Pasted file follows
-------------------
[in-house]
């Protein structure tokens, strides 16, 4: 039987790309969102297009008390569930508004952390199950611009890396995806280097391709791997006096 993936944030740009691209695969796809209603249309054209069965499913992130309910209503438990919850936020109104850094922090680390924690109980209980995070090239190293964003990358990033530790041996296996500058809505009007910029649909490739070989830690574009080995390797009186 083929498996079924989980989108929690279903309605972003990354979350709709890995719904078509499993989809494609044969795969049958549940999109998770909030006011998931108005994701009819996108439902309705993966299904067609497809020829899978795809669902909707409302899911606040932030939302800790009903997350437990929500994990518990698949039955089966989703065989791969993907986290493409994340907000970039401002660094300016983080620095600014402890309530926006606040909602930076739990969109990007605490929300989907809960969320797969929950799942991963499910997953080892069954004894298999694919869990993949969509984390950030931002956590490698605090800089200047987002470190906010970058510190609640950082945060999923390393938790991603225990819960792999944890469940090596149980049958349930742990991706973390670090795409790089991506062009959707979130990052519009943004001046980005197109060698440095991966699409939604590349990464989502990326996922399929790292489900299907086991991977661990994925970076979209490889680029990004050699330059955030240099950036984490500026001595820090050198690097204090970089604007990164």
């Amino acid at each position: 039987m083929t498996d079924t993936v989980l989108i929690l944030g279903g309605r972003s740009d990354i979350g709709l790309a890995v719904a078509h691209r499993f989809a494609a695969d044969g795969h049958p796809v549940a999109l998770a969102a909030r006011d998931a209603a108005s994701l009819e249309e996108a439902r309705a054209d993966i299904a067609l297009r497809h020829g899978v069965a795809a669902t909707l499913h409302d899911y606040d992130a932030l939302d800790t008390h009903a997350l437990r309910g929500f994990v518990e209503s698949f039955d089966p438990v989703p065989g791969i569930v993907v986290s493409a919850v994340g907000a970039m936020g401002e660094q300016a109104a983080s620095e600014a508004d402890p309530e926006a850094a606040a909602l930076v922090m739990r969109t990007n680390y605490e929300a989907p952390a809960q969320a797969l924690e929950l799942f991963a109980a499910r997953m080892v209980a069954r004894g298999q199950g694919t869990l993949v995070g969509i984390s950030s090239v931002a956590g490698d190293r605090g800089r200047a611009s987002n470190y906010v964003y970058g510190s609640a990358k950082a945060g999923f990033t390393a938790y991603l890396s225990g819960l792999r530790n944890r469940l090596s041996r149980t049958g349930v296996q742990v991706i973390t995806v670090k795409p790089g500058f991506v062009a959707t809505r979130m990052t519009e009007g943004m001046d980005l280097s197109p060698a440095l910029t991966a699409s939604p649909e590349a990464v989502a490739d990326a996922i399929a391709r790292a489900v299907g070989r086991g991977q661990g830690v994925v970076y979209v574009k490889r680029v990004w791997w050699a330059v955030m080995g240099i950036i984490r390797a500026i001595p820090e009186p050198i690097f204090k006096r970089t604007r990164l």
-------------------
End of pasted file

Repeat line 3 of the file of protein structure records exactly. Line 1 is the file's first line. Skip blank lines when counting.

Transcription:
């Amino acid at each position: 039987m083929t498996d079924t993936v989980l989108i929690l944030g279903g309605r972003s740009d990354i979350g709709l790309a890995v719904a078509h691209r499993f989809a494609a695969d044969g795969h049958p796809v549940a999109l998770a969102a909030r006011d998931a209603a108005s994701l009819e249309e996108a439902r309705a054209d993966i299904a067609l297009r497809h020829g899978v069965a795809a669902t909707l499913h409302d899911y606040d992130a932030l939302d800790t008390h009903a997350l437990r309910g929500f994990v518990e209503s698949f039955d089966p438990v989703p065989g791969i569930v993907v986290s493409a919850v994340g907000a970039m936020g401002e660094q300016a109104a983080s620095e600014a508004d402890p309530e926006a850094a606040a909602l930076v922090m739990r969109t990007n680390y605490e929300a989907p952390a809960q969320a797969l924690e929950l799942f991963a109980a499910r997953m080892v209980a069954r004894g298999q199950g694919t869990l993949v995070g969509i984390s950030s090239v931002a956590g490698d190293r605090g800089r200047a611009s987002n470190y906010v964003y970058g510190s609640a990358k950082a945060g999923f990033t390393a938790y991603l890396s225990g819960l792999r530790n944890r469940l090596s041996r149980t049958g349930v296996q742990v991706i973390t995806v670090k795409p790089g500058f991506v062009a959707t809505r979130m990052t519009e009007g943004m001046d980005l280097s197109p060698a440095l910029t991966a699409s939604p649909e590349a990464v989502a490739d990326a996922i399929a391709r790292a489900v299907g070989r086991g991977q661990g830690v994925v970076y979209v574009k490889r680029v990004w791997w050699a330059v955030m080995g240099i950036i984490r390797a500026i001595p820090e009186p050198i690097f204090k006096r970089t604007r990164l």